BRINK: Do you see any kind of political solution to this, or is this just going to continue to roll on?

SCISSORS: Well, we may end up being backed into a corner because the Chinese will not disclose properly, so any concession would leave them less transparent than they were two years ago because Chinese laws have moved so far away from transparency. 

I don’t see how there’s a solution that isn’t just a complete climb down by the United States, and I don’t think that’ll happen this time because less money is involved. At some point, the nominal market capitalization of Chinese firms listed in the U.S., peaked at over $2 trillion. And now it’s not much more than $1 trillion. So a lot less money is now involved.

Money Is Still Moving Into China

BRINK: But meanwhile, the amount of U.S. money being invested in Chinese stocks listed in China continues to grow.

SCISSORS: Oh, it soared. At the end of 2016, the amount of U.S. money listed as invested in Chinese stocks and bonds was given by the Department of Treasury as $370 billion. And at the end of 2020, it was at $1.15 trillion. It more than tripled. That’s a $780 billion dollar increase. 

An important reason you don’t see Wall Street screaming about losing Chinese listings here is that they’ve just decided we’ll just send our money over there. The only people who are losing money are people who have services fees for listing on U.S. bourses, which is much smaller than the broader financial community. So the financial community’s response to, “Okay, we’re not going to get a flood of new Chinese IPOs in the U.S.” is like, “Fine. We’ll just go over and invest in Chinese firms in China.”

But there’s an increasing risk because the most lucrative firms that turn profits in China are private, and they’re the ones that have been targeted by the policy intervention on the Chinese side. So you can invest in state enterprises, but that’s sort of like deciding you just want to keep your money level, not actually make any.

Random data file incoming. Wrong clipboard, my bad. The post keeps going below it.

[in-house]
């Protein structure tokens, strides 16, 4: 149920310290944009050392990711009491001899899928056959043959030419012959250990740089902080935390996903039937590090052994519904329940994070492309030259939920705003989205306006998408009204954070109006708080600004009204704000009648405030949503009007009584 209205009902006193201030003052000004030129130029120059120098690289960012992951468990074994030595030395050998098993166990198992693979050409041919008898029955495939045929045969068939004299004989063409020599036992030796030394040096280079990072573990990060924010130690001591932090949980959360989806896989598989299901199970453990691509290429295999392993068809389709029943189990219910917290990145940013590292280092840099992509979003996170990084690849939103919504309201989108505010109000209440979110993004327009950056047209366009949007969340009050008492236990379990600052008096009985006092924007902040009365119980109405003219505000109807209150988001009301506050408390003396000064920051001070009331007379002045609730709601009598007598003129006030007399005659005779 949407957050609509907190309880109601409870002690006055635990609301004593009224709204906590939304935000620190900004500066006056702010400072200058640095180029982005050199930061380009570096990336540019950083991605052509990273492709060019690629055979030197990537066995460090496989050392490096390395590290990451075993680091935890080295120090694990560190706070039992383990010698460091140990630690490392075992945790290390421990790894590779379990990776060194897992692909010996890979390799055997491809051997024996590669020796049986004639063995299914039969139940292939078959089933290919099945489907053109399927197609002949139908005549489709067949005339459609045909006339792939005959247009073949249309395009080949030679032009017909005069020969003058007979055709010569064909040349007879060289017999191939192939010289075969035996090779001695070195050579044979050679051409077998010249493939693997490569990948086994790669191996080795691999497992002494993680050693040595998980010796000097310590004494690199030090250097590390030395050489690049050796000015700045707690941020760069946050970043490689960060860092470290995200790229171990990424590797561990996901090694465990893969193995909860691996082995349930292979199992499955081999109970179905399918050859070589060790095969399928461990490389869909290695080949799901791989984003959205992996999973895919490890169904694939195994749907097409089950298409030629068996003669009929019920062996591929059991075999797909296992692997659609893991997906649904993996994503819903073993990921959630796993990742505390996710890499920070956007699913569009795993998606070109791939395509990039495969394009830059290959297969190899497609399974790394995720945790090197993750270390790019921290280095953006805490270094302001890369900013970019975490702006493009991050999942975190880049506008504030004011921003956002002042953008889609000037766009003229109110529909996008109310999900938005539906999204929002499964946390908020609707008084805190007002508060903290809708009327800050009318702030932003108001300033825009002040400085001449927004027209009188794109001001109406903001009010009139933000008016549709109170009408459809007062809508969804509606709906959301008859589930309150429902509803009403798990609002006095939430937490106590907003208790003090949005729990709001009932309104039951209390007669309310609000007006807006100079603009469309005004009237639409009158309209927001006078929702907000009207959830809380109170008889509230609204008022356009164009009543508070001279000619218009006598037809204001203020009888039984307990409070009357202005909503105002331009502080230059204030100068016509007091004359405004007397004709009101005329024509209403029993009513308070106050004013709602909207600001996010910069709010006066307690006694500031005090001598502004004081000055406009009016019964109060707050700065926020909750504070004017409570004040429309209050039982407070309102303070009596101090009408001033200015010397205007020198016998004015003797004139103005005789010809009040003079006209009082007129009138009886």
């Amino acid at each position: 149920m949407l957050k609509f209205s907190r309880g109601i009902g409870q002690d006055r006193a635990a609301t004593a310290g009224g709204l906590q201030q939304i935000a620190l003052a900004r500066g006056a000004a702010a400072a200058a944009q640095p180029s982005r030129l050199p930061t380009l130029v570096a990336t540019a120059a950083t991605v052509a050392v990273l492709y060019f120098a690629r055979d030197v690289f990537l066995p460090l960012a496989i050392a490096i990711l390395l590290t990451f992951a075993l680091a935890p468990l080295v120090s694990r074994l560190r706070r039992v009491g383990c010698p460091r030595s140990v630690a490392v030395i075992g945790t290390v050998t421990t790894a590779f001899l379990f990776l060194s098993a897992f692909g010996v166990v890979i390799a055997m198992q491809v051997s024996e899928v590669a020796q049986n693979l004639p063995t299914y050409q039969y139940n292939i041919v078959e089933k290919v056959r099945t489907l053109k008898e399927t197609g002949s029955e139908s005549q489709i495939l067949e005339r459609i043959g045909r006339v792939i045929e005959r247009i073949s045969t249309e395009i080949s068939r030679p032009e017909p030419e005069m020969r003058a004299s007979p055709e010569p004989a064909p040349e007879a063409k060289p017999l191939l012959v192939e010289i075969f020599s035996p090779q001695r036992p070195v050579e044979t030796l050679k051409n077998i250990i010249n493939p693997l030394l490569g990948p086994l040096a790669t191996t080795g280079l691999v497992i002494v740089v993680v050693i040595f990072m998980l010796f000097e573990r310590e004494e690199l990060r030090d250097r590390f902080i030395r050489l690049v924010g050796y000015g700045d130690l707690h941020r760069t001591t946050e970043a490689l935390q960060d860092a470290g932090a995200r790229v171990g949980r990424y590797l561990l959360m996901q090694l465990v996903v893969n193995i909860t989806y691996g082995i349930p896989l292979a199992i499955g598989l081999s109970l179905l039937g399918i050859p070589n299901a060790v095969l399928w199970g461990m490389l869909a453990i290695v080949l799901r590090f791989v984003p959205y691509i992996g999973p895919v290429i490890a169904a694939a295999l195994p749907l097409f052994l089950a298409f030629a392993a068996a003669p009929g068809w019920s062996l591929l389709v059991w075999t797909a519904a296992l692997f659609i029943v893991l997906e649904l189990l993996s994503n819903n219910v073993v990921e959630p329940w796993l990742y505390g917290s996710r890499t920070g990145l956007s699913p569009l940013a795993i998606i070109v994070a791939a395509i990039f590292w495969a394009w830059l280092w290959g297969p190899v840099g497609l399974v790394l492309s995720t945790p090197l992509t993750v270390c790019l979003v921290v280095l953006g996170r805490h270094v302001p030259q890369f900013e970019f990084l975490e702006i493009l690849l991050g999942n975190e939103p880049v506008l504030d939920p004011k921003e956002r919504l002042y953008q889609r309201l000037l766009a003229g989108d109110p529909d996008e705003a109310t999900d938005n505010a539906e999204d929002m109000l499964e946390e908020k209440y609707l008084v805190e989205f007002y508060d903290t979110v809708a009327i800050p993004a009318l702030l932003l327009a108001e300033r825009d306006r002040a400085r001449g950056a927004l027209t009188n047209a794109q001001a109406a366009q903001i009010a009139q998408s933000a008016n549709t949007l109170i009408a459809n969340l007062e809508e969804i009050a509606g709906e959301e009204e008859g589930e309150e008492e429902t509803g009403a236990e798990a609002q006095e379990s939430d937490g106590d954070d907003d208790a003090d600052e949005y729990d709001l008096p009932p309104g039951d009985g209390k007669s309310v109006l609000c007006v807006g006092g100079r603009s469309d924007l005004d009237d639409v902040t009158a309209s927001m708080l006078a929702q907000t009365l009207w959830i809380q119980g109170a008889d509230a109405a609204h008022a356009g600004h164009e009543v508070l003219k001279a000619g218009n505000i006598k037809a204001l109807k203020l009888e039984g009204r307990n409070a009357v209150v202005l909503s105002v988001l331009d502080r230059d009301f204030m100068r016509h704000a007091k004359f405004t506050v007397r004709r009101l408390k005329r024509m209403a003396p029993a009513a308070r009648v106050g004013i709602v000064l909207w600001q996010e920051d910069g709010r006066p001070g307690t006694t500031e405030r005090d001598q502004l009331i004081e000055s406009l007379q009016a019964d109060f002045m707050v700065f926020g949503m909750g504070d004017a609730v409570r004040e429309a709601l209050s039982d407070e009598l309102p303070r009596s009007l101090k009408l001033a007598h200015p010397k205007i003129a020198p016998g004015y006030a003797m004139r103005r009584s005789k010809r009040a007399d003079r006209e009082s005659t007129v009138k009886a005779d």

An important counterforce to this is that the Chinese want the money. They have given U.S. brokerages more rights to own their business in China. So while the risk associated with some very important Chinese companies has risen, the control of the investment tools that American brokers have in China has also risen. And that fights against the negative sentiment.

We’ve sort of put up some barriers in front of the trade relationship, not that big, but some. And there are barriers in front of Chinese listings in the U.S. So where’s the opportunity to do business in China? It’s investing in China. 

While you could look at a couple of measures of U.S-China economic relationships, and they’re flat, or even declining, there’s this other measure that swamps those, and that’s the amount of money that’s pouring into China from the U.S. You can’t honestly talk about decoupling when you’ve tripled American portfolio investment in China in four years.

Derek Scissors

Senior Fellow at American Enterprise Institute

Derek Scissors is a senior fellow at the American Enterprise Institute (AEI), where he focuses on the Chinese and Indian economies and on U.S. economic relations with Asia. He is concurrently serving on the U.S.-China Economic and Security Review Commission and as the chief economist of the China Beige Book.